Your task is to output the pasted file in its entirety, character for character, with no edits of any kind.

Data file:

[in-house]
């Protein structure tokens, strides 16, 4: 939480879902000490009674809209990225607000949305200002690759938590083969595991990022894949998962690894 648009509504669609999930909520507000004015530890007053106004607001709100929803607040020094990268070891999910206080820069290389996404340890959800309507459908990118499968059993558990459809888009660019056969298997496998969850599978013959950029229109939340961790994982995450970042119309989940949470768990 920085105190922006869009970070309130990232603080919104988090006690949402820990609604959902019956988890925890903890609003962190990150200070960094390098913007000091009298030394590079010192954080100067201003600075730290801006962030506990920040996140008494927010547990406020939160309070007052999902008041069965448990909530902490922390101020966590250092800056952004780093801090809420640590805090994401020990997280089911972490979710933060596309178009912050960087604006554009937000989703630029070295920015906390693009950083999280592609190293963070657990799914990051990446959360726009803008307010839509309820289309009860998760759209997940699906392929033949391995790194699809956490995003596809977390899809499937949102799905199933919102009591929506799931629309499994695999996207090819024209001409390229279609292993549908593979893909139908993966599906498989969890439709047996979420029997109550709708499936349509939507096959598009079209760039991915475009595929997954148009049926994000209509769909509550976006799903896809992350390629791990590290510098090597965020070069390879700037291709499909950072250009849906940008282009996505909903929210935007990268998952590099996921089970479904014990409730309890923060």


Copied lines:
[in-house]
């Protein structure tokens, strides 16, 4: 939480879902000490009674809209990225607000949305200002690759938590083969595991990022894949998962690894 648009509504669609999930909520507000004015530890007053106004607001709100929803607040020094990268070891999910206080820069290389996404340890959800309507459908990118499968059993558990459809888009660019056969298997496998969850599978013959950029229109939340961790994982995450970042119309989940949470768990 920085105190922006869009970070309130990232603080919104988090006690949402820990609604959902019956988890925890903890609003962190990150200070960094390098913007000091009298030394590079010192954080100067201003600075730290801006962030506990920040996140008494927010547990406020939160309070007052999902008041069965448990909530902490922390101020966590250092800056952004780093801090809420640590805090994401020990997280089911972490979710933060596309178009912050960087604006554009937000989703630029070295920015906390693009950083999280592609190293963070657990799914990051990446959360726009803008307010839509309820289309009860998760759209997940699906392929033949391995790194699809956490995003596809977390899809499937949102799905199933919102009591929506799931629309499994695999996207090819024209001409390229279609292993549908593979893909139908993966599906498989969890439709047996979420029997109550709708499936349509939507096959598009079209760039991915475009595929997954148009049926994000209509769909509550976006799903896809992350390629791990590290510098090597965020070069390879700037291709499909950072250009849906940008282009996505909903929210935007990268998952590099996921089970479904014990409730309890923060």